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Within the first minute and a half of the film the locomotive pulling the Euston to Liverpool express varies several times in cut shots from the largest 4-6-2 "Duchess" express locomotive to a variety of different, smaller 4-6-0 locomotives, variously with or without smoke deflectors, with single or double chimneys, with tapered or parallel boilers and with different numbers and tender insignias ("British Railways" or "LMS"). At one point a "Duchess" is seen again. Locomotive classes seen pulling the same train without it stopping thus include "Duchess", "Jubilee", "Patriot" and "Royal Scot". See more »
'Train of Events' was a critical and commercial failure in its time but if you like these British films as much as I do I think you'll find plenty to enjoy here.
'Compendium' films were popular in the late Forties, several were made from the short stories of Somerset Maugham and then there was the greatest of them all 'Dead of Night'. 'Train of Events ', hardly in that class, contains four stories which all culminate on a train which we saw crashing in the opening scenes. So, like 'Friday the Thirteenth' ( a great portmanteau movie made in 1933) the climax is a matter of virtue rewarded and villainy punished as not everyone survives.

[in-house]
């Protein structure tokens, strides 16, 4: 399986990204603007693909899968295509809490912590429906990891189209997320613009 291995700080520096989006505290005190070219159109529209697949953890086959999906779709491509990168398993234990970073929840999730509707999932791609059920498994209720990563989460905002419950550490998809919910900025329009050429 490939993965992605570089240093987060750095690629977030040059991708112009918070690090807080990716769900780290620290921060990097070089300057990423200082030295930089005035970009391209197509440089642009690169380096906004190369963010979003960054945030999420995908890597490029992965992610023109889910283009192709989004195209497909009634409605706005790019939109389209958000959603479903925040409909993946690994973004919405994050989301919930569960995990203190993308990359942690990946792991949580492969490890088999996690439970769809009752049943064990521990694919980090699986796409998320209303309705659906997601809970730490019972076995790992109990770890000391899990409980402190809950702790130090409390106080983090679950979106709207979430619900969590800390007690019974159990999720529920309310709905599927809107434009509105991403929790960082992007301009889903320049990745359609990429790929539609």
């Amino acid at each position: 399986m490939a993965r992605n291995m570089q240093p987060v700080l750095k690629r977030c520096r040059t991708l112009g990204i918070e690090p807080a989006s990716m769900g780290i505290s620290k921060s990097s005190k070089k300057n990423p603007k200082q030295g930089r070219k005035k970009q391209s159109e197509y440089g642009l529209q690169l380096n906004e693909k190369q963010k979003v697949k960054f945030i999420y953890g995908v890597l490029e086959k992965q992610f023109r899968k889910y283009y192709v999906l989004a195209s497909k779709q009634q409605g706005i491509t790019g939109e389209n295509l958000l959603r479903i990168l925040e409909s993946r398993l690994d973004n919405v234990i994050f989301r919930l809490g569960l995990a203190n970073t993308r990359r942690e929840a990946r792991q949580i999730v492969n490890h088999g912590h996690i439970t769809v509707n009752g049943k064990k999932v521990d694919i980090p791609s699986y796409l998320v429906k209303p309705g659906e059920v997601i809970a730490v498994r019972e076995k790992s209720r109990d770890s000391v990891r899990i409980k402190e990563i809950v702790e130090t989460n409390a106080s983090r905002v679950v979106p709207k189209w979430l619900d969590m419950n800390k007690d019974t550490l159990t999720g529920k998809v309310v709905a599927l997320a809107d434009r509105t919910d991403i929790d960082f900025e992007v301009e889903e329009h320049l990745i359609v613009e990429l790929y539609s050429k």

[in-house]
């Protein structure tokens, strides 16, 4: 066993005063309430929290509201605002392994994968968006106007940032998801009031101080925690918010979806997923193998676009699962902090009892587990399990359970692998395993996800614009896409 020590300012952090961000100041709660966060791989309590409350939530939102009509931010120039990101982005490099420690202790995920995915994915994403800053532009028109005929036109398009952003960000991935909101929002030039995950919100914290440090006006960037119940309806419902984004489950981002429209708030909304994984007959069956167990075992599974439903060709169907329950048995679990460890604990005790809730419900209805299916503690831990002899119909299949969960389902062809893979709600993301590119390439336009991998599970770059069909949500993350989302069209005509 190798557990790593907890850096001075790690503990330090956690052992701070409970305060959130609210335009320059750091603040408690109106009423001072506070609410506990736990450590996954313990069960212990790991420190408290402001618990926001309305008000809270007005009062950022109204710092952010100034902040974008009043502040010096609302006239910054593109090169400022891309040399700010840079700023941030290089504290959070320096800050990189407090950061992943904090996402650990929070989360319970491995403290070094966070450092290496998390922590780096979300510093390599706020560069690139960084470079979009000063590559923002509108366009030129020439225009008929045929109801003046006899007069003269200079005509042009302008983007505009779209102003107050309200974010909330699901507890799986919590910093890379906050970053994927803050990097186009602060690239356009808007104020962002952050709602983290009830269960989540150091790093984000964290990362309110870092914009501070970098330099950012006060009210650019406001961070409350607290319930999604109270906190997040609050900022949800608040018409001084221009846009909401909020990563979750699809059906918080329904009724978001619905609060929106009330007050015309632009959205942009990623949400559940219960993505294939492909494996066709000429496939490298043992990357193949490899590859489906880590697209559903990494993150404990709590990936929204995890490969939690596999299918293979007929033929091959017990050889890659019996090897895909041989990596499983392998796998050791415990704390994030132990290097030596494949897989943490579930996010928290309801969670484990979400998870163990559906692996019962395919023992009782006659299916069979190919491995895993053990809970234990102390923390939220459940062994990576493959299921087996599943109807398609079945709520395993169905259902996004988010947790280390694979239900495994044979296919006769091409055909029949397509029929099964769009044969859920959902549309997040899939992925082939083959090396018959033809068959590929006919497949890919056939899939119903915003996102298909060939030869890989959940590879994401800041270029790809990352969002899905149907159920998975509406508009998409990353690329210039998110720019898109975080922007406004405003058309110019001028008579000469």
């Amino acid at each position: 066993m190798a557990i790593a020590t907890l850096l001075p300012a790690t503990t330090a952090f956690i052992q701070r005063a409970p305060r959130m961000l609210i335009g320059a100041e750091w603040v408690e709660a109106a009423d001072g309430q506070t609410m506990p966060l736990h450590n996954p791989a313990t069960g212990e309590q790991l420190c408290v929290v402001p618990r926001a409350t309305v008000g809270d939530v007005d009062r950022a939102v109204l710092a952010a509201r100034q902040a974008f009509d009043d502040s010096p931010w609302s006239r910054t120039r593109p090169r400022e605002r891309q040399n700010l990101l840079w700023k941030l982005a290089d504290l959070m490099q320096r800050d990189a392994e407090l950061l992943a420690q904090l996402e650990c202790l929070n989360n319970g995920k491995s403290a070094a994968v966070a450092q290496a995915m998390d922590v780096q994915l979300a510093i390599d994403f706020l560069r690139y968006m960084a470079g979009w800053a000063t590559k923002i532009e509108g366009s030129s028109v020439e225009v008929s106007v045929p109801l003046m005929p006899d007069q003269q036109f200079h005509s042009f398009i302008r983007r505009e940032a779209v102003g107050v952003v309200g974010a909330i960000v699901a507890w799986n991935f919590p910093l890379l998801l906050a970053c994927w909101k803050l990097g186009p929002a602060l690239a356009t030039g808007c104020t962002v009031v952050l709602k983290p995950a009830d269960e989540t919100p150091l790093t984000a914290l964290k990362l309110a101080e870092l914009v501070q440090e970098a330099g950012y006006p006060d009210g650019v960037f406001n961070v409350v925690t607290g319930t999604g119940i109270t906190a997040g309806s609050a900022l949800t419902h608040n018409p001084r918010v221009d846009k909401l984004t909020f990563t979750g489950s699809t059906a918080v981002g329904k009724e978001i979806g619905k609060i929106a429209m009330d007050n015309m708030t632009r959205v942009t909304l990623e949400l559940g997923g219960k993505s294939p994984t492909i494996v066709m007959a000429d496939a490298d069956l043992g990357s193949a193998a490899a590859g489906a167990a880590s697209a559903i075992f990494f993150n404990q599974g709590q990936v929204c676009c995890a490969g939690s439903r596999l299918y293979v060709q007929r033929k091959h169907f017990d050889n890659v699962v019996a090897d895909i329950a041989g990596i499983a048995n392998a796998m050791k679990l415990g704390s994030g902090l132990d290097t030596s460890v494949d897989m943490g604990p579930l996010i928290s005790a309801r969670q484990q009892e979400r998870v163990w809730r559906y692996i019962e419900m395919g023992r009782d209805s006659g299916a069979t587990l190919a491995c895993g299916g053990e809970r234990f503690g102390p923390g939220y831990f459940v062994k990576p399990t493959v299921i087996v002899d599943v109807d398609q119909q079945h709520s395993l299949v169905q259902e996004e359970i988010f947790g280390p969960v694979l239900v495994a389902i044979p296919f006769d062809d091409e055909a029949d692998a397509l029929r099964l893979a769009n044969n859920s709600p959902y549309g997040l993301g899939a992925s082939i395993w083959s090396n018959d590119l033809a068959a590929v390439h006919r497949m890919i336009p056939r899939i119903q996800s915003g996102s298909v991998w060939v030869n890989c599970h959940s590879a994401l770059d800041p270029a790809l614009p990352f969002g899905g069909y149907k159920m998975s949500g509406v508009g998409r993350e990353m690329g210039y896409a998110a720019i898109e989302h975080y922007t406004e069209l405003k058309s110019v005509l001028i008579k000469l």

Interestingly television is quite strongly featured for the time (1949), a wind-up gramophone looks much more appropriate!
Valerie Hobson is first actor credited though her role is no larger than several others, she plays the forgiving wife of a philandering husband. In real life Hobson was married to British cabinet minister John Profumo whose relationship with Christine Keeler brought down a government in the sixties. Once again Life Imitates Art. In another story Peter Finch murders his faithless wife. He spouts chunks of Shakespeare, looked gaunt and middle-aged to me.
The model-work at the climax is satisfyingly convincing, I recommend 'Train of Events'
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